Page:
MasterCard Is Pushing Mobile MoneyAili Mcconnon
MasterCard (MA) is promoting a tempting new offer: Instead of using checks or wire transfers to send money, U.S. customers can soon text the funds directly to another person through their cell phones. Dubbed MoneySend, the new service promises to "make it faster, simpler, and more convenient for people to send money to each other using the MasterCard network," according to Art Kranzley, chief emerging-technology officer at the Purchase (N.Y.) company. The question is whether it will finally conquer consumer resistance to mobile banking.
While an estimated 350 million people worldwide now use their cell phones to shop, bank, or transfer money, according to consultancy Edgar, Dunn, Americans have been slow to adopt the technology. One reason is the need for special software on handsets. Another is a persistent worry about the security of moving money around in the wireless realm. "Person-to-person payments are a huge unexploited market in America," says Edgar Dunn director Samee Zafar.
MasterCard is trying to assuage such concerns by using a system that's similar to PayPal (EBAY), which revolutionized e-commerce in 1998 by creating a password-protected site to transfer funds online. With MoneySend, announced on May 13 and launching later this month, customers will use their credit card, debit card, or bank account to sign up for a prepaid account online. They can then transfer funds by sending a text message to a recipient, who must then register to choose which account they want the funds deposited in. The service will work on any phone, thanks to a partnership with Obopay, a Redwood City (Calif.) company that specializes in money-transfer technology. In its initial launch phase, consumers will be able to transfer anywhere from $1 to $500 for a small fee. MasterCard expects some partner banks may waive those fees as an inducement for customers to sign up.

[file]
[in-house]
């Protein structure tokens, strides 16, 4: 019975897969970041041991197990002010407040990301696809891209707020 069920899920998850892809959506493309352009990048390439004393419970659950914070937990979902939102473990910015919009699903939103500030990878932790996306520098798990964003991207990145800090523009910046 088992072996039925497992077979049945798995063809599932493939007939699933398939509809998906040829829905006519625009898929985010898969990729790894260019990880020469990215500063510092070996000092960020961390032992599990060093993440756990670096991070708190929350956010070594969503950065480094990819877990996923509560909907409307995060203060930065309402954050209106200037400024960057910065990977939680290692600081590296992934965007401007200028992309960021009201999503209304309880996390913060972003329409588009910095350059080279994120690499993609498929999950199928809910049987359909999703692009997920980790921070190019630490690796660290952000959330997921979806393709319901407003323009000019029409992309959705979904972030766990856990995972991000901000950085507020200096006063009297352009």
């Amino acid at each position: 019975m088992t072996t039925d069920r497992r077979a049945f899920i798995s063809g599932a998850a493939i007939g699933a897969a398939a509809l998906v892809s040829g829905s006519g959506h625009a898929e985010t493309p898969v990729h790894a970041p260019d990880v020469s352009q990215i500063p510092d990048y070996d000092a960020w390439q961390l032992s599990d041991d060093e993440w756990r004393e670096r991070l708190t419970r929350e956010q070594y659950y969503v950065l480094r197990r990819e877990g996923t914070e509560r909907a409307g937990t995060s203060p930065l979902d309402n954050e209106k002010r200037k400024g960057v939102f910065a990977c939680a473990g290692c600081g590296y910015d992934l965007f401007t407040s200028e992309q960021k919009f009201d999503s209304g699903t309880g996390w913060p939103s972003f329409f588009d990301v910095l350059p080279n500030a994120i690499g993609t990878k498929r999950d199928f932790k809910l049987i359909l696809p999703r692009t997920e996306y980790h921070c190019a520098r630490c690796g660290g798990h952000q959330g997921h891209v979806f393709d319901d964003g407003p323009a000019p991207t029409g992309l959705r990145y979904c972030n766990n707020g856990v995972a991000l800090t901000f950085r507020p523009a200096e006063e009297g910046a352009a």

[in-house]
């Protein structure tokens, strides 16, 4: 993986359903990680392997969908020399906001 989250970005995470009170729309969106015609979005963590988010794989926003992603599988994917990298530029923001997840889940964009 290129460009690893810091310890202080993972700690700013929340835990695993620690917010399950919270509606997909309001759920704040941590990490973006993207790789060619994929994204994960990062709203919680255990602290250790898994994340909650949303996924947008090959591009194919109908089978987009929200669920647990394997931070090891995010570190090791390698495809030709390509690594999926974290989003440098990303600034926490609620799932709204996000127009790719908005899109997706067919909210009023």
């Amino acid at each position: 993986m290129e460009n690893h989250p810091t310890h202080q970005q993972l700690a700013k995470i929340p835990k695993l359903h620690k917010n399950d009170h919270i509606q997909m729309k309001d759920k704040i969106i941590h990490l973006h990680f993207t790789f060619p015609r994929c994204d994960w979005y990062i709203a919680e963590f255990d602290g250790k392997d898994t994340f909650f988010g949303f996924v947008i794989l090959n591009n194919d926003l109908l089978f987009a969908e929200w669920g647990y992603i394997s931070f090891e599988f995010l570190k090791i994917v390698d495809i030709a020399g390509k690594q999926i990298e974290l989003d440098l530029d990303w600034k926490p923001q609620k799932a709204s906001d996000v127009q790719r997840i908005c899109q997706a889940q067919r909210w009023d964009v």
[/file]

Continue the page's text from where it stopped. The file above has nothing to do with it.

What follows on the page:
A Call to Confirm
Security concerns are a key factor for consumers. "It's a perception hurdle because people lose cell phones all the time," says Zafar. As with credit cards, MasterCard says customers will have no liability for unauthorized charges through the service. After people send money by text, they receive a call from MasterCard to verify the amount and the recipient after putting in a special PIN number.
Mobile payments so far have had limited reach within the U.S. In recent years, pilot technologies launched by MasterCard, Visa (V), and dozens of smaller startups have tried but largely failed to persuade merchants to take payments by swiping a customer's cell phone instead of a credit card. "It's a chicken-or-egg problem," says Kevin Fu, an computer science professor at the University of Massachusetts who specializes in electronic commerce. "It's hard to convince merchants they need to accept mobile payments when people don't have the necessary technology in their cell phones." Another challenge is getting phone operators, credit-card companies, and banks to agree on how to split the revenues.
For all the challenges, though, mobile banking is fast gaining traction in other parts of the world. East Asians have a long tradition of using cell phones for everything from entertainment to shopping, and the existence of fewer banks has made it easier to forge deals. Mobile banking has also boomed in developing countries, where cell phones have enabled entrepreneurs and banks to reach customers who don't have traditional accounts.
Texting Money Back Home
Analysts say MoneySend could prove to be a hit within families and for small businesses that now wait weeks for checks to clear. Nick Holland, a senior analyst at advisory firm Aite Group, argues that "Mastercard is paving the way for greater acceptance of mobile payments in the U.S." If it works, executives say they hope to roll out a global service that may prove appealing to foreign workers who want to send funds back to their home countries.